Scott Drum: "It would be one giant step if we could stop misapplying the word "insurance" to that which is really prepaid healthcare. Insurance is not the big problem. It is people who expect to have all their minor healthcare expenses covered by third-party payment that is the problem"

Scott, I read this all the time from economists. But I think they're mistaken. Other than maternity and child birth, the big expenses covered by health insurance are not "routine" and normal at all.

Paying an insurance premium to cover potential long term costs of expensive medical conditions is exactly the definition of insurance. Such conditions include diabetes, cancer, heart disease, osteoarthritus, emphysema, hypertension, and spinal misalignments. Treatment of these diseases includes expensive pharmaceuticals and so-called "routine" office visits.

You may believe that a "routine" office visit is a minor expense. But if you were a diabetic like me, and had 5 or 6 such visits to different physicians each year, you would quickly realize that the expense is not minor.

Among the insured population, it is those with chronic conditions which chew up the lion's share of medical expenses. What we buy each year as health insurance is exactly that - insurance to protect us if we lose the lottery and contract one of those chronic conditions.

 
At 7/09/2012 1:32 PM, Blogger Jet Beagle said...

Ken: "Why the hell are people thinking when they expect their insurance to provide copays for regular visits and tests? This expectation for insurance to cover everything is the driving force behind increasing premiums. "

As I just argued to Scott Drum, it is certainly not the "routine" conditions which are the driving force behind premiums. There is nothing at all "routine" about the medical conditions which consume the overwhelmingly majority of health care expense. Heart disease, diabetes, cancer, mental illness, and arthritis are not routine.

Broken legs, routine medical exams, mamograms, and all the other small treatments you rail against are chump change in the world of medical spending.

Ken: "Insurance is defined by high cost, low frequency events."

I disagree, especially with the "low frequency" part of the sentence. Treatment for my diabetes is a series of very frequent, very regular events. Each one by itself would not consume my savings. But the sum of those events - including the pharmaceuticals - will be an enormous expense for my insurance company.

 
At 7/09/2012 1:42 PM, Blogger Jet Beagle said...

Why do so-called free market advocates keep trying to redefine the word "insurance"? And insist that only coverage for catastrophic events qualifies to be called insurance?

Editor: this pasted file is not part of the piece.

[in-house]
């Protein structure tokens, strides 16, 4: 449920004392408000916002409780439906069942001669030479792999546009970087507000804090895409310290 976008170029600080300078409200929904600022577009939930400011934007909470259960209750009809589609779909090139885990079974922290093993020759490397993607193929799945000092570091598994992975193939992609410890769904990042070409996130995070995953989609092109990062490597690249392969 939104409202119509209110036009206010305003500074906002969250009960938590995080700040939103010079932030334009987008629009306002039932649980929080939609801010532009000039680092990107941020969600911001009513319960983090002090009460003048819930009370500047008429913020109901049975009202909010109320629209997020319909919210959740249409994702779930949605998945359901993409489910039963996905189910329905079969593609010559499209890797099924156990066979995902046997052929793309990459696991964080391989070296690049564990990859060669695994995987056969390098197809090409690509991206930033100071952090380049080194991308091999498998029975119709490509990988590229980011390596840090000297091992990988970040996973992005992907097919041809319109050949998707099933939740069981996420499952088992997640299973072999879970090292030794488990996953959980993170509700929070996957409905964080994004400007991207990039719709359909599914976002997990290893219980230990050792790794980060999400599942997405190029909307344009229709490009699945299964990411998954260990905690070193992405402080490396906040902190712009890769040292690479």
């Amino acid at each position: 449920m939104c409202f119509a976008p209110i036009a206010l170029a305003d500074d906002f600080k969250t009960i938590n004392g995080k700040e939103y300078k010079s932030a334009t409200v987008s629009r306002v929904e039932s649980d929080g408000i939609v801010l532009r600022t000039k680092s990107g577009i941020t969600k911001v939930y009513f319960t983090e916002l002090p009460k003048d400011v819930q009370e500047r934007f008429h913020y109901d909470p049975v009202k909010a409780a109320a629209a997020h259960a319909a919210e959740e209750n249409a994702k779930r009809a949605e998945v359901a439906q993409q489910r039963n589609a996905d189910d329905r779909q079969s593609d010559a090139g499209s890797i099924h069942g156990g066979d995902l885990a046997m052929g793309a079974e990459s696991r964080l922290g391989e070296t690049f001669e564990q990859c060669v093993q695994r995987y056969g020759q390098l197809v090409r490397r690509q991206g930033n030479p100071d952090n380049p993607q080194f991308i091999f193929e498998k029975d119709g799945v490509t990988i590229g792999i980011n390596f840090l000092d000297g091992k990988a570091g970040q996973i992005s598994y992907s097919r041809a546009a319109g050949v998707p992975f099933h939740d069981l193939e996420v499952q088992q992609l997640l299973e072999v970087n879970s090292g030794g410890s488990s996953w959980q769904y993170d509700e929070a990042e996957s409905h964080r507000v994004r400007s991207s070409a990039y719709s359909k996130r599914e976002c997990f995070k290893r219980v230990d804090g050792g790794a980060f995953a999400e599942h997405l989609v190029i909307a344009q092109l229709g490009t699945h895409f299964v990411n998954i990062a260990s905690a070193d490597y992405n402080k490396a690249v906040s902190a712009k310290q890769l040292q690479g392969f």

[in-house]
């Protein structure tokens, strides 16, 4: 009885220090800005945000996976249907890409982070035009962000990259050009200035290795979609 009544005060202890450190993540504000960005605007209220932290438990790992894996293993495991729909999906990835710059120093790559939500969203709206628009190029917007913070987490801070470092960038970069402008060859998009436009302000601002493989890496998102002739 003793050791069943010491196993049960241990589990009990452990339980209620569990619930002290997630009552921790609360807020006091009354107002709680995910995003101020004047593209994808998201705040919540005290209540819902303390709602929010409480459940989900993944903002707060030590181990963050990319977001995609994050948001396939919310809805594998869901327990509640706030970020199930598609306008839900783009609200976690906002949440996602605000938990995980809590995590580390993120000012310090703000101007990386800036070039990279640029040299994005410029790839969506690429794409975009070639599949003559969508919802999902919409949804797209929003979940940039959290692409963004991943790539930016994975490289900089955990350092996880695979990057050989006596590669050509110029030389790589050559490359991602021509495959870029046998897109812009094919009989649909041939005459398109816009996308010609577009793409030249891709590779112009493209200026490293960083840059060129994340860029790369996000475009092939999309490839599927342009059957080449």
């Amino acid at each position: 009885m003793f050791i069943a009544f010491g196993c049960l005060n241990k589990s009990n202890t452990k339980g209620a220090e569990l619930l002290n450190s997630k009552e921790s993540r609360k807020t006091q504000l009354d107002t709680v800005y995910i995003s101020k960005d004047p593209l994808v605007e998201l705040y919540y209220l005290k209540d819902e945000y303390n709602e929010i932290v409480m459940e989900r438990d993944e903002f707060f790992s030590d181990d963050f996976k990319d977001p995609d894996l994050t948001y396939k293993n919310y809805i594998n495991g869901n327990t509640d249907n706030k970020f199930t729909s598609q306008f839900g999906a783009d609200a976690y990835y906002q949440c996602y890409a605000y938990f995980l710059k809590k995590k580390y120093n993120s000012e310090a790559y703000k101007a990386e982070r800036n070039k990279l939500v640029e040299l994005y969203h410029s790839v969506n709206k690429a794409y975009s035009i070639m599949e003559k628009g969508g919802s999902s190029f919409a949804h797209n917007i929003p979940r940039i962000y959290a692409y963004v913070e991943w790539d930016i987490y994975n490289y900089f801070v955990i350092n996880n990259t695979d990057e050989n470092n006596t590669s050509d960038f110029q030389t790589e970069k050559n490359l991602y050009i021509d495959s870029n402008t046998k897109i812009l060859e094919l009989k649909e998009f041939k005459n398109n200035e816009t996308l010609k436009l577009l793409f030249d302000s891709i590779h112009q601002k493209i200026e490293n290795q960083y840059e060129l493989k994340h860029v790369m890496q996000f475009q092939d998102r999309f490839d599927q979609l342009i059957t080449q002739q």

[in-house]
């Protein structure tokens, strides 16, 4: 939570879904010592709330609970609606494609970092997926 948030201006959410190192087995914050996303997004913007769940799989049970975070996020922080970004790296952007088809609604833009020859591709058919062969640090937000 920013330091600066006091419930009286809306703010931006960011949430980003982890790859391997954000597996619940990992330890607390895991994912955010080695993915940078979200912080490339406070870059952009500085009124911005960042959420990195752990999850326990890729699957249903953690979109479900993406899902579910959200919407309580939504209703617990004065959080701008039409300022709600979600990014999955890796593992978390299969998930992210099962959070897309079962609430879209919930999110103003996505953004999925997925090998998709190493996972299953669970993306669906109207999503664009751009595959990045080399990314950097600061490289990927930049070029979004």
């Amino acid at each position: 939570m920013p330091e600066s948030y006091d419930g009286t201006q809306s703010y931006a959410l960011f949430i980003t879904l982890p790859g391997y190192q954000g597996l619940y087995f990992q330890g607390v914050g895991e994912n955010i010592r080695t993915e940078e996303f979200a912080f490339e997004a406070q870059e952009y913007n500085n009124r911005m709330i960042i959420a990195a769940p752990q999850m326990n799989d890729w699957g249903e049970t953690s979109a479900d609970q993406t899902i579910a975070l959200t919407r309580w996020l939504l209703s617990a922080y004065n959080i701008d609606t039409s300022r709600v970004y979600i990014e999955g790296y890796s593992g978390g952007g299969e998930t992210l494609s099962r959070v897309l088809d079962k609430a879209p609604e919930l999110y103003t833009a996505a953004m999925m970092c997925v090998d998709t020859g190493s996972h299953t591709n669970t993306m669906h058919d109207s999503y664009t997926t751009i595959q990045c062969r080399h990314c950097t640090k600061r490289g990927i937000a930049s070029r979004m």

I can purchase automobile insurance with a variety of deductibles. If I choose, I can pay more for a very small deductible. The low deductible insuarnce will protect me against the cost of the least expensive fender bender. But it's still insurance, even though it covers more than just the big collisions.

Why, in your minds, is the same not true for health insurance? If I want to insure against the cost to treat ankle sprains and skin rashes and maternity care, what on earth is wrong with allowing insurance companies to sell me a policy providing for such insurance?

Of course, the real problem with health insurance is the problem which causes all th economic messes: government interference in markets.

It is government - not insurance companies - that requires us all to pay for the routine minor care.

 
At 7/09/2012 2:49 PM, Blogger morganovich said...

jet-

"I can purchase automobile insurance with a variety of deductibles. If I choose, I can pay more for a very small deductible. The low deductible insuarnce will protect me against the cost of the least expensive fender bender. But it's still insurance, even though it covers more than just the big collisions.

Why, in your minds, is the same not true for health insurance? If I want to insure against the cost to treat ankle sprains and skin rashes and maternity care, what on earth is wrong with allowing insurance companies to sell me a policy providing for such insurance?"

because car insurance does not cover tune ups, oil changes, your engine breaking, or any of the other myriad things that health coverage covers.

it covers things that happen infrequently and tend to have high cost.

that is insurance. much of "health insurance" is more like a maintenance contract and a warranty.

if car insurance covered oil changes, new tires, and detailing, imagine how much more it would cost and how much more of those things you would consume (and of how much higher quality).

synthetic oil, pirelli corsa tires, and the detail van once a week.

that would make it like health insurance.

 
At 7/09/2012 2:53 PM, Blogger mike k said...

"Among the insured population, it is those with chronic conditions which chew up the lion's share of medical expenses."